This is going in the direction of forcing people to specify the real adress/name information when doing the domain registration. There are proposals of a new whois system, where all information about a URL is exposed (so no "rogue" websites can hide behind anonymous ip;s). That is, you won't get a new URL, unless you register with the correctly identifiable information that ties and individual/company to a certain ip.
    That would be a big blow for anonymity!
  • Display all 8 comments.
  • 2 Hide
    Anonymous , February 24, 2012 4:59 PM
    The issue here has nothing to do with anonymity. The issue is once again the FCC just doesn't understand the internet and wants someone else to fix the issue that lies with the hosting servers / network.

    Government websites keep going down because of DDoS' so we must have the middleman fix it by buying very expensive deep packet inspectors and stop it there. Guess what in order to do that the ISP will pass along the charges to the customers saying they have no choice.

    The real issue is that you have people that are most likely higher end managers that have no idea what really needs to be done to protect their own servers even though its pretty simple.

    The attacks really break down into 2 categories, 1 is automated (such as DDoS / Script Kiddies) and the second is actual hackers.

    The 1st type is very easy to protect against, you just properly setup your network and hire programmers and system admins who know what they are doing. If you hire the correct people you get rid of sql injections (the #1 attack used by script kiddies). If you put the correct DDoS mitigation hardware in, no more DDoS', imagine that. Since the govt seems to be inept on how to do this, ask Amazon. Remember when they attacked amazon, not a single thing was disrupted. No slowness, no downtime.

    For #2, there is nothing that ISP's can do to stop it anyways. Any protections they put in the people who know what they are doing will get around. All the govt can do is hire people that know what they are doing, get rid of the middle management bs and let them do their job.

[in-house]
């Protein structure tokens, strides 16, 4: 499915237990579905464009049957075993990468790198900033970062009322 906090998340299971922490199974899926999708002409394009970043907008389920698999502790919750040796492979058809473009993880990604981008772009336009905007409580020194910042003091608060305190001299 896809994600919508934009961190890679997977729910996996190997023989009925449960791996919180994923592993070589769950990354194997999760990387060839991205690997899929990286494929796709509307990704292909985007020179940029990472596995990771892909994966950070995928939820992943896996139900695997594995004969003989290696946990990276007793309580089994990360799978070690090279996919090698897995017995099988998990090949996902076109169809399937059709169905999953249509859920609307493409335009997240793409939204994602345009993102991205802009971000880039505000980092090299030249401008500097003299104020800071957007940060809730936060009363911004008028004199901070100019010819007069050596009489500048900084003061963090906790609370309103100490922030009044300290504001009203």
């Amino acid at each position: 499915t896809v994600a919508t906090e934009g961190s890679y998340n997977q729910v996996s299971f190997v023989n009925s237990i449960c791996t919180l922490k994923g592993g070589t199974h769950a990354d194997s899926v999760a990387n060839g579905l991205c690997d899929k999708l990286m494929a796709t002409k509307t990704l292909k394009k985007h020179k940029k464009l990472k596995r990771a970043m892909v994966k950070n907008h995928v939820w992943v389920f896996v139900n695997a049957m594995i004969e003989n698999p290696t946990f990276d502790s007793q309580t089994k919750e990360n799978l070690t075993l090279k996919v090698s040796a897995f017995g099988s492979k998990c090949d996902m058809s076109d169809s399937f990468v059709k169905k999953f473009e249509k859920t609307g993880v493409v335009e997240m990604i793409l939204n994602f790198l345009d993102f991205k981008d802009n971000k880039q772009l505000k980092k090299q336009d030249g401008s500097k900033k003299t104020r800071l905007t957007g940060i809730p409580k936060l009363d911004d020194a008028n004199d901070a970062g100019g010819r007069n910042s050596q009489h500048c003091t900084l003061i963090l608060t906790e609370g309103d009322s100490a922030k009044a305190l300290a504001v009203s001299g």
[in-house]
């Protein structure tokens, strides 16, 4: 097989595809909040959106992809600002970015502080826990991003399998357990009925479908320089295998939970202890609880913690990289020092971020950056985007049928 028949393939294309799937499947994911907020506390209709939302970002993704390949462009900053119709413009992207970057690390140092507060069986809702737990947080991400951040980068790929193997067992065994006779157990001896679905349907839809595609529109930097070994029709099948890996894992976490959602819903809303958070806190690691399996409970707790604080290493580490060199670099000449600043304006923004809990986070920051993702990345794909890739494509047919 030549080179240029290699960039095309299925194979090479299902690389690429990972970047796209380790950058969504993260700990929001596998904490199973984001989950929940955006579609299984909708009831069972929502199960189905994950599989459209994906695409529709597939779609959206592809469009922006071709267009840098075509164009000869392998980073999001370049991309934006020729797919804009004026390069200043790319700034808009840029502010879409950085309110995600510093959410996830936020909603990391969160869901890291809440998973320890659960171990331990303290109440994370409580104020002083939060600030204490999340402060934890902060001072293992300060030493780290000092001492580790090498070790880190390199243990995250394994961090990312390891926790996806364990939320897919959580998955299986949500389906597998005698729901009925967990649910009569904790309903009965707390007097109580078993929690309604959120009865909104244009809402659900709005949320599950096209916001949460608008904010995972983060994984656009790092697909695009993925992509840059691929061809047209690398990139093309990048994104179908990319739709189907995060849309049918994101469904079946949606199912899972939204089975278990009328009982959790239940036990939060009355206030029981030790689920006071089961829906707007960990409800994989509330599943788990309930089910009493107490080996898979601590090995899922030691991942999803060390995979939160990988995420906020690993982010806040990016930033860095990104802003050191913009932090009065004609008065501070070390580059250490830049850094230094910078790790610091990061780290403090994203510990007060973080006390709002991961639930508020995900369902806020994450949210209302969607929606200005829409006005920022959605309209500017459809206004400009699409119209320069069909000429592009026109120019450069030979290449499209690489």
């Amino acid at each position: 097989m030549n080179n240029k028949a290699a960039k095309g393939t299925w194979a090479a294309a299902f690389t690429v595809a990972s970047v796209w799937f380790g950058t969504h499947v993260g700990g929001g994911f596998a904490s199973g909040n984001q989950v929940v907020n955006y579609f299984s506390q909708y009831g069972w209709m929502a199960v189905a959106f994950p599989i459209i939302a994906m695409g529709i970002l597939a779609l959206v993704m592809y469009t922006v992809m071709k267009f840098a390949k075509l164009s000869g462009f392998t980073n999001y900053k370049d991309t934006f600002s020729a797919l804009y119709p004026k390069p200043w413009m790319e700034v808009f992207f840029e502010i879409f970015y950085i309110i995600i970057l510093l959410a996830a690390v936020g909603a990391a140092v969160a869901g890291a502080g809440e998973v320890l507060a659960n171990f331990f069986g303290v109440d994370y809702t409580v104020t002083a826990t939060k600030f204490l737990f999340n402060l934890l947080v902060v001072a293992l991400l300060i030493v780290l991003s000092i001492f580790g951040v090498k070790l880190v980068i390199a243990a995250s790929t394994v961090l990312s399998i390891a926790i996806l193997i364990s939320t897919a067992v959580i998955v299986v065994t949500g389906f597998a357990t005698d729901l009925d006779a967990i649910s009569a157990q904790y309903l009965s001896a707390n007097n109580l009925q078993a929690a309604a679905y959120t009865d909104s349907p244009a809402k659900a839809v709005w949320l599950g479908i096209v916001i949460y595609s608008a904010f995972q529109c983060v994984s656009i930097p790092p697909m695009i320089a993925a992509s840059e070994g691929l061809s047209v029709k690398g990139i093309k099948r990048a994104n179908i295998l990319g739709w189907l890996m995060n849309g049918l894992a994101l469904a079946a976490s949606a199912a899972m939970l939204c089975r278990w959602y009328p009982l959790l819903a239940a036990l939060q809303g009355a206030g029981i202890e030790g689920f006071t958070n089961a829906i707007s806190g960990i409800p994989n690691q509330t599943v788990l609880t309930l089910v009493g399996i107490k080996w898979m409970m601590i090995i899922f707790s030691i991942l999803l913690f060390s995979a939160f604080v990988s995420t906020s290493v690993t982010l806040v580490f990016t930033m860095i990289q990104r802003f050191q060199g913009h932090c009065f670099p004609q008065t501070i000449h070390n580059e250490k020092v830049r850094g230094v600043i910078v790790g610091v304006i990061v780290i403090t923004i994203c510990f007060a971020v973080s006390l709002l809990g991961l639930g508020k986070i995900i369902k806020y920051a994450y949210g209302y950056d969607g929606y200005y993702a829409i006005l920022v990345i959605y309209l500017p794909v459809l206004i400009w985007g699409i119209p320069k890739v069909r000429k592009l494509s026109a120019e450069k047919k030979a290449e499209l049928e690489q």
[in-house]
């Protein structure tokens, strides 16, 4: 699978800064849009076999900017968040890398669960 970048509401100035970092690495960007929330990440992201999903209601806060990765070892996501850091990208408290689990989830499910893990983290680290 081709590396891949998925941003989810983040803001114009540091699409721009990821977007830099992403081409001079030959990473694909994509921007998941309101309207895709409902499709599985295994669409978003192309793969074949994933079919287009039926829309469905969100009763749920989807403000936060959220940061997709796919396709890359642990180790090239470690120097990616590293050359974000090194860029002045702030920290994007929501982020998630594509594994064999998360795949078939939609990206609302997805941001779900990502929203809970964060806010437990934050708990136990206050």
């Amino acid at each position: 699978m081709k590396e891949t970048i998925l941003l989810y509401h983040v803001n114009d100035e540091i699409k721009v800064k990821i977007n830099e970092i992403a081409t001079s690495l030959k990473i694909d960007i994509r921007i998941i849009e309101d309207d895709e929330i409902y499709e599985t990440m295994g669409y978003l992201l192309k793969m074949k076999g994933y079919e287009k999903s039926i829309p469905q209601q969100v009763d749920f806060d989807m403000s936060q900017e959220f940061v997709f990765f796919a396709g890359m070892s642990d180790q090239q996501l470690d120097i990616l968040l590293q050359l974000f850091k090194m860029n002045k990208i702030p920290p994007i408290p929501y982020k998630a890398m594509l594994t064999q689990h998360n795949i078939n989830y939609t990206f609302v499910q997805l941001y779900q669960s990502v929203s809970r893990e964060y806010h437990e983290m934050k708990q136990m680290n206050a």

Asking us to pay the ISP's more to protect govt assets is asinine.
  • -2 Hide
    d-isdumb , February 24, 2012 7:37 PM
    Who is in charge right now in DC. Thats right, the left are a bunch of Fascist liars who always say it's the Republicans when i reality it's the Demorats who want big brother government.
  • 0 Hide
    Anonymous , February 24, 2012 7:44 PM
    If an industry needs Government to protect the value of its products- it shouldn't exist. Movie theaters erect ticket booths to exclude non-payers, they kick you out if you have a video camera, etc. Let Internet companies design their own "ticket booths," lets not lack faith in the free market and allow the Government to start erecting walls to create scarcity instead of the free market creating value where there ought to be value. Senator Orrin Hatch wants to blow up our computers without due process, check the story:
  • 0 Hide
    maxwebb , February 26, 2012 12:48 PM
    what a joke. before they opened their mouths to speak they should have had a tangible thought. the first order of logic should be... is what they are doing technically illegal? hijacking, botnets, blah blah blah. where exactly are the laws that state that this conduct is illegal to begin with? as an example, if you live in america and get hit with a DoS attack, its perfectly legal... unless those who are attacked are a financial institution or the government ( ) ... the general understanding is that these internet 'crimes' are not really crimes at all if they are committed against a citizen (okay, maybe some).

    i would highly suggest to create legislation to make digital crimes illegal first, then complain to the ISPs and everyone else to assist in enforcing them.
  • 0 Hide
    Hansy , March 1, 2012 4:45 AM
    It regulates interstate and international communications by radio, television, wire, satellite and cable.